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Posted by on Aug 20, 2012 in Borage, Companion Planting, Vegetables, Yellow Squash, Zucchini | 41 comments

How to Grow Zucchini and Yellow Squash

How to Grow Zucchini and Yellow Squash

Name: Summer Squash (Zucchini and Yellow Squash) **Summer squash, a category that includes Zucchini and Yellow Squash, is easy to grow unless your summers are very cold and rainy. **They do not take up much room in a garden because they are bush type-plants and you only need a few for a rather large harvest. Two or three plants per family is a realistic-sized harvest.   Position: **Zucchini and Yellow Squash need a sunny spot with good drainage and where other squashes have not been growing recently. Allow 9-16 square feet per plant. **All squash like fertile soil with plenty of organic matter to retain moisture. They are heavy feeders and drinkers because they produce big stems, big leaves, and big fruits. **Their ideal pH level is around 6.0-6.5. Simply add a shovelful of compost or peat moss and an application of liquid fish emulsion. Test your pH levels with a kit like this.   Propagation: **The seeds of squash should be purchased and not saved from previous crops unless...

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Posted by on Apr 21, 2012 in Companion Planting, Parsnips, Vegetables |

How to Grow Parsnips

How to Grow Parsnips

Name: Parsnips Description: **Closely related to the carrot except even healthier for you because it contains more fiber and potassium. **Parsnips are easy to grow and very tasty if roasted. **You should use fresh seeds every year. Position: **Sun or partial shade will work for your plant. **It will grow on sandy, loamy soils best. Stony soils are not suitable because the roots will fork when they meet the stones. **Spread a thin layer of well-rotted manure or compost over the ground for the plants in early spring. Propagation: **Sow outside in March. **Germination rate is unreliable and often slow. Consider sowing a marker row of carrots or lettuce along the same row to remind you where they are while you wait. **Sow ½ inch deep. Thin to 6 inches between plants when plantlings. Parsnips hate to be transplanted, so discard the thinning and do not try growing in trays/modules. **Have 1 foot space between each row of parsnips. Maintenance: **Weed carefully between the rows. **Only give them water...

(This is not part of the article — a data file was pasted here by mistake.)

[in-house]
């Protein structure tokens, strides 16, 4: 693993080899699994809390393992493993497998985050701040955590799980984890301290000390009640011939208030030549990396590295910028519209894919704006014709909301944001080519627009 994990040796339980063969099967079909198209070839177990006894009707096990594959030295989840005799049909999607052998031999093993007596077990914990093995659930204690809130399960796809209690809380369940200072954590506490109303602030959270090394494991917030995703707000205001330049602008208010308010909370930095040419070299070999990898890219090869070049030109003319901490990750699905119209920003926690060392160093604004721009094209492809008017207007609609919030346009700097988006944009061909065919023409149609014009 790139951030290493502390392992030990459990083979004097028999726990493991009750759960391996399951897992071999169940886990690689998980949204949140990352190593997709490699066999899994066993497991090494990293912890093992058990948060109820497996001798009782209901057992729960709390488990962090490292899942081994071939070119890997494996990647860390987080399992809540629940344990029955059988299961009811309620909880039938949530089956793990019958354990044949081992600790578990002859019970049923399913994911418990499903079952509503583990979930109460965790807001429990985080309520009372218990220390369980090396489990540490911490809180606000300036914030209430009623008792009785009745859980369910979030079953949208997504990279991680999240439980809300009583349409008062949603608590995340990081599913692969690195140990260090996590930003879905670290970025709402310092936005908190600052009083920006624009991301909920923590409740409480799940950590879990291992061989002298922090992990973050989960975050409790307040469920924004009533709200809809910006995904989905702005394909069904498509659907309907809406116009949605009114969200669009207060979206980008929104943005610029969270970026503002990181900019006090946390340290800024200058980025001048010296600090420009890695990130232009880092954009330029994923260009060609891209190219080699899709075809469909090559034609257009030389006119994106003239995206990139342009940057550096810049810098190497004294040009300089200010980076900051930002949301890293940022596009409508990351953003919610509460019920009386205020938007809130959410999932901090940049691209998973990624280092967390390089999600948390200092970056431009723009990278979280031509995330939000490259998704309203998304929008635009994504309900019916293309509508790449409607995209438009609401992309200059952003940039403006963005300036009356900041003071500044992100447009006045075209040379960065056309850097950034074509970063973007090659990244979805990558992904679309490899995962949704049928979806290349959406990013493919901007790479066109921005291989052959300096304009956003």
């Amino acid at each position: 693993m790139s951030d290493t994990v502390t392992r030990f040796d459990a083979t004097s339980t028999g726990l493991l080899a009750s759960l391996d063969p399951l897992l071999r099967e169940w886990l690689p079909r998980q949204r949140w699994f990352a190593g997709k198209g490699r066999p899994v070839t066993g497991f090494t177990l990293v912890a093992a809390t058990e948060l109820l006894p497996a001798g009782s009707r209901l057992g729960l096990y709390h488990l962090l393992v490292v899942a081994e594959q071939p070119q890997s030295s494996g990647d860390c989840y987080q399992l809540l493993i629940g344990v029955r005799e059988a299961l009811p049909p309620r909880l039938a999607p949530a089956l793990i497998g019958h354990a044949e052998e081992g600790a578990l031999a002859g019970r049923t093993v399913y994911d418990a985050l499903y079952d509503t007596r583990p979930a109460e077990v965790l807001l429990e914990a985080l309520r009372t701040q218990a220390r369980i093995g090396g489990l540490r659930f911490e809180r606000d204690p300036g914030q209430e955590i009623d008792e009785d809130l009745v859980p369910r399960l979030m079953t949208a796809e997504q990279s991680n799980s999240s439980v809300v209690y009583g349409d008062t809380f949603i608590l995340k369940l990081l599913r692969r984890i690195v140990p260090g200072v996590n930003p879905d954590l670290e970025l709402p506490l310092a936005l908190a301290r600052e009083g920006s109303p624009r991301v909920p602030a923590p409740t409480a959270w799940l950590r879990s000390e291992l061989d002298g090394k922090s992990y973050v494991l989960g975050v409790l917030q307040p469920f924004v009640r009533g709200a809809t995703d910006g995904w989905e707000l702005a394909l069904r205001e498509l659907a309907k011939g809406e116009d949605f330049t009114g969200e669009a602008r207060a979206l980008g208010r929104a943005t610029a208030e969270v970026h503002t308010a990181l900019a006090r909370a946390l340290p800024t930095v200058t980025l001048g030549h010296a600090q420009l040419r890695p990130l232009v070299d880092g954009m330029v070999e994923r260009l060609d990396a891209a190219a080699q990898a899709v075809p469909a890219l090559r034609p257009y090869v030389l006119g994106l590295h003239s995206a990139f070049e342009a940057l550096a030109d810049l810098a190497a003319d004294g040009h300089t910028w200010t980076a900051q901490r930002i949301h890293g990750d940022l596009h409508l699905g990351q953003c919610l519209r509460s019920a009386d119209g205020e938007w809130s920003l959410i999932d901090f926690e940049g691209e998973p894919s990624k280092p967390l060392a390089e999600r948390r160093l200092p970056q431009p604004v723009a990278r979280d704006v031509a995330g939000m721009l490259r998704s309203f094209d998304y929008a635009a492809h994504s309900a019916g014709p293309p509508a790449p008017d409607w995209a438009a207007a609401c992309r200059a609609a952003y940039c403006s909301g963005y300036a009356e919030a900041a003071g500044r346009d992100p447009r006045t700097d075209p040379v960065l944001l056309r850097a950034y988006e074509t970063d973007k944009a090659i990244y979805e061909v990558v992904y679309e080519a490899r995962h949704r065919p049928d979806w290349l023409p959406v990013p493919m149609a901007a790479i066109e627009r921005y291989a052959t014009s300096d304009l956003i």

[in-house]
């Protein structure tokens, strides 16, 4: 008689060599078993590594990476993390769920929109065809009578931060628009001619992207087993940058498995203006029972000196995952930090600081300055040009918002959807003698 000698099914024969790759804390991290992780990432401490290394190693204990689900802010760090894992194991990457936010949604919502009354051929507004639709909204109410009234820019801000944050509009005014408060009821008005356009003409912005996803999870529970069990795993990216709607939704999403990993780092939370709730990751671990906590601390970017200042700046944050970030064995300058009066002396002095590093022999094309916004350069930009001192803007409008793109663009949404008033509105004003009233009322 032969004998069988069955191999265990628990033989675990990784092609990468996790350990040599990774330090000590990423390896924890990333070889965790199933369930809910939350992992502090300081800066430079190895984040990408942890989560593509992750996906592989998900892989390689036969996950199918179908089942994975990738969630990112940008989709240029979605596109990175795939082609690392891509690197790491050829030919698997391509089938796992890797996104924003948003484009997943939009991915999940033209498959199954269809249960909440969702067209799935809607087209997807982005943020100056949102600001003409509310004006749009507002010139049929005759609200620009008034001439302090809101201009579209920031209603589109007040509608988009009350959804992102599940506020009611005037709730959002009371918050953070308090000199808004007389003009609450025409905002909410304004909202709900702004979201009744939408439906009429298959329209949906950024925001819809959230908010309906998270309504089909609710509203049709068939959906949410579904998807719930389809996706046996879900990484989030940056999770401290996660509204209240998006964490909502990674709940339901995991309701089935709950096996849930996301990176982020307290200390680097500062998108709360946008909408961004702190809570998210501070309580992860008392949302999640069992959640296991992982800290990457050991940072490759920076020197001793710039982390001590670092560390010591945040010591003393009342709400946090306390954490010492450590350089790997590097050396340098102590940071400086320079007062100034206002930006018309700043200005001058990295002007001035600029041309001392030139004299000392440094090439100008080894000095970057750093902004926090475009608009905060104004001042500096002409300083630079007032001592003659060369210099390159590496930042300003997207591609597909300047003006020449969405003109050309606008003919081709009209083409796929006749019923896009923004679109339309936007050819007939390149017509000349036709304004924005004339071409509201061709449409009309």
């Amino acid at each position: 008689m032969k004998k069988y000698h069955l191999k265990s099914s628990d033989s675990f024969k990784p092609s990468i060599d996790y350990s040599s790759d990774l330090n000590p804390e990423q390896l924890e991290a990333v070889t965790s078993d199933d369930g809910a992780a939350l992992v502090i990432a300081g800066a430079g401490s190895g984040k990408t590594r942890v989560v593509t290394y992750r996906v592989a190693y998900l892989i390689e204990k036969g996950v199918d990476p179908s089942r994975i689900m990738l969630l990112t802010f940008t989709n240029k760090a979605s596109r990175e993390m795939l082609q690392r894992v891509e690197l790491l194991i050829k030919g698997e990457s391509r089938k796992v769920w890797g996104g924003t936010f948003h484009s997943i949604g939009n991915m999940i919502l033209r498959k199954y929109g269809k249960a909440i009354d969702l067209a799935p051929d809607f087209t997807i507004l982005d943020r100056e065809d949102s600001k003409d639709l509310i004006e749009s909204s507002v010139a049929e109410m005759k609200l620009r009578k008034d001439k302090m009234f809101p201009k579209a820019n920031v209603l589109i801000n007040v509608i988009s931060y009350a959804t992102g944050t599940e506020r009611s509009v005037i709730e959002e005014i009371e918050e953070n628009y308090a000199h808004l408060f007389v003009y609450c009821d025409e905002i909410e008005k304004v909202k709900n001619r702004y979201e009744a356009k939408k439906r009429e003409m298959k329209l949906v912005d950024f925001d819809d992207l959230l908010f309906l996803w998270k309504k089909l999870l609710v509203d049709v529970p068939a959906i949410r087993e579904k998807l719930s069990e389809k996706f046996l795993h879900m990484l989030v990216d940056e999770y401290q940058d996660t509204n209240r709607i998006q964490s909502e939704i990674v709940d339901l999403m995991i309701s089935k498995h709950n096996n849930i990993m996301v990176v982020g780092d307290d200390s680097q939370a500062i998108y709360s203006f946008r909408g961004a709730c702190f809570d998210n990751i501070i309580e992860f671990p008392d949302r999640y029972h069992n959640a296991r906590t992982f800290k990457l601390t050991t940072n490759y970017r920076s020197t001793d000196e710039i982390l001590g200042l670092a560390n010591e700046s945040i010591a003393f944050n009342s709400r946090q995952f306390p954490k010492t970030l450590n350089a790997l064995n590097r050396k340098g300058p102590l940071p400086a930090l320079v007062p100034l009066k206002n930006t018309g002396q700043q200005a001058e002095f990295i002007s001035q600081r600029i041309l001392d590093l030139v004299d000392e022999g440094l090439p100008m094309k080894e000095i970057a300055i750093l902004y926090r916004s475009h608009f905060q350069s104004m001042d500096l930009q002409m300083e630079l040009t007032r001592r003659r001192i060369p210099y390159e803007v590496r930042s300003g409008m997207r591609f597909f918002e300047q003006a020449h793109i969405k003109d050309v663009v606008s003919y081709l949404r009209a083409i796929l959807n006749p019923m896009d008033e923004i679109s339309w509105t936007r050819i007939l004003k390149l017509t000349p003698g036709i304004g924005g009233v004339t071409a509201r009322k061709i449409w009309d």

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Posted by on Mar 10, 2012 in Companion Planting, Cucumbers, Vegetables | 2 comments

How to Grow Cucumbers

How to Grow Cucumbers

  How to Grow Cucumbers **Cucumbers have come a long way in the past 20-30 years. They used to be disease-ridden, prone to give indigestion, etc. Now, however, there are TONS of varieties to experiment with and the problems have been taken care of.   **They like warm weather but not intense, dry heat. They are not frost hardy, but since they grow and mature quickly, it is easy to get a crop even with a short season as long as you plant them in the full sun.   Position: **You need to think carefully about where your cucumbers will grow. These plants have long vines that take up a lot of room. One plant, however, produces plenty of cucumbers, so you shouldn’t need more than a 6×9 foot plot for each six plants you grow (6 plants should be plenty for most families…unless you are cucumber crazy).  **It is often a good idea to grow these plants vertically to save space and also to give you healthier, cleaner...